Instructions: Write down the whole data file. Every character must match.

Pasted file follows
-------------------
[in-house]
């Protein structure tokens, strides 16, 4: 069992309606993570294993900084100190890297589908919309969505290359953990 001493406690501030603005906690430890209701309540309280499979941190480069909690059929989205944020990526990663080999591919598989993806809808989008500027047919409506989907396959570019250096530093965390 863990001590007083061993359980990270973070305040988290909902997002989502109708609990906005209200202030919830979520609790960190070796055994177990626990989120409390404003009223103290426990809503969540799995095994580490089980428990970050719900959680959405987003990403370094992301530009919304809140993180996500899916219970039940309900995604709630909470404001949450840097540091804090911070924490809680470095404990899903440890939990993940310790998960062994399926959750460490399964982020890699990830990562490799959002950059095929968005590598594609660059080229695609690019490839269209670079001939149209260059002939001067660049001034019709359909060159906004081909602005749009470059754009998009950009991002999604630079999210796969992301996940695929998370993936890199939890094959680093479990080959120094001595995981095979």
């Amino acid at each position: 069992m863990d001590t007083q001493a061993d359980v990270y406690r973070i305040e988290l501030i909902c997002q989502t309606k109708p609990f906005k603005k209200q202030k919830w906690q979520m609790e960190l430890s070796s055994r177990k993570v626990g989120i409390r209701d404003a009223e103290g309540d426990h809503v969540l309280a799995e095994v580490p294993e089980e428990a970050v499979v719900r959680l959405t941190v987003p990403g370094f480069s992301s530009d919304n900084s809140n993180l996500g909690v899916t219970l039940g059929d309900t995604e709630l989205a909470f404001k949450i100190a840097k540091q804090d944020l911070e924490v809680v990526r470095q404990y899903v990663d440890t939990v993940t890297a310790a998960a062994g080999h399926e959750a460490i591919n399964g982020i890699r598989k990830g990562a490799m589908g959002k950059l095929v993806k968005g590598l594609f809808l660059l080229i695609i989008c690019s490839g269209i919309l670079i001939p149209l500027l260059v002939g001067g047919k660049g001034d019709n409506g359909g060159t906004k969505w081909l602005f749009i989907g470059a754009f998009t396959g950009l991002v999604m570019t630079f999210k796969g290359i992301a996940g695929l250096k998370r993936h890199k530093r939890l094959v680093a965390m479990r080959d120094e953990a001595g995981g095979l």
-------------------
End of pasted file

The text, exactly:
[in-house]
């Protein structure tokens, strides 16, 4: 069992309606993570294993900084100190890297589908919309969505290359953990 001493406690501030603005906690430890209701309540309280499979941190480069909690059929989205944020990526990663080999591919598989993806809808989008500027047919409506989907396959570019250096530093965390 863990001590007083061993359980990270973070305040988290909902997002989502109708609990906005209200202030919830979520609790960190070796055994177990626990989120409390404003009223103290426990809503969540799995095994580490089980428990970050719900959680959405987003990403370094992301530009919304809140993180996500899916219970039940309900995604709630909470404001949450840097540091804090911070924490809680470095404990899903440890939990993940310790998960062994399926959750460490399964982020890699990830990562490799959002950059095929968005590598594609660059080229695609690019490839269209670079001939149209260059002939001067660049001034019709359909060159906004081909602005749009470059754009998009950009991002999604630079999210796969992301996940695929998370993936890199939890094959680093479990080959120094001595995981095979």
């Amino acid at each position: 069992m863990d001590t007083q001493a061993d359980v990270y406690r973070i305040e988290l501030i909902c997002q989502t309606k109708p609990f906005k603005k209200q202030k919830w906690q979520m609790e960190l430890s070796s055994r177990k993570v626990g989120i409390r209701d404003a009223e103290g309540d426990h809503v969540l309280a799995e095994v580490p294993e089980e428990a970050v499979v719900r959680l959405t941190v987003p990403g370094f480069s992301s530009d919304n900084s809140n993180l996500g909690v899916t219970l039940g059929d309900t995604e709630l989205a909470f404001k949450i100190a840097k540091q804090d944020l911070e924490v809680v990526r470095q404990y899903v990663d440890t939990v993940t890297a310790a998960a062994g080999h399926e959750a460490i591919n399964g982020i890699r598989k990830g990562a490799m589908g959002k950059l095929v993806k968005g590598l594609f809808l660059l080229i695609i989008c690019s490839g269209i919309l670079i001939p149209l500027l260059v002939g001067g047919k660049g001034d019709n409506g359909g060159t906004k969505w081909l602005f749009i989907g470059a754009f998009t396959g950009l991002v999604m570019t630079f999210k796969g290359i992301a996940g695929l250096k998370r993936h890199k530093r939890l094959v680093a965390m479990r080959d120094e953990a001595g995981g095979l």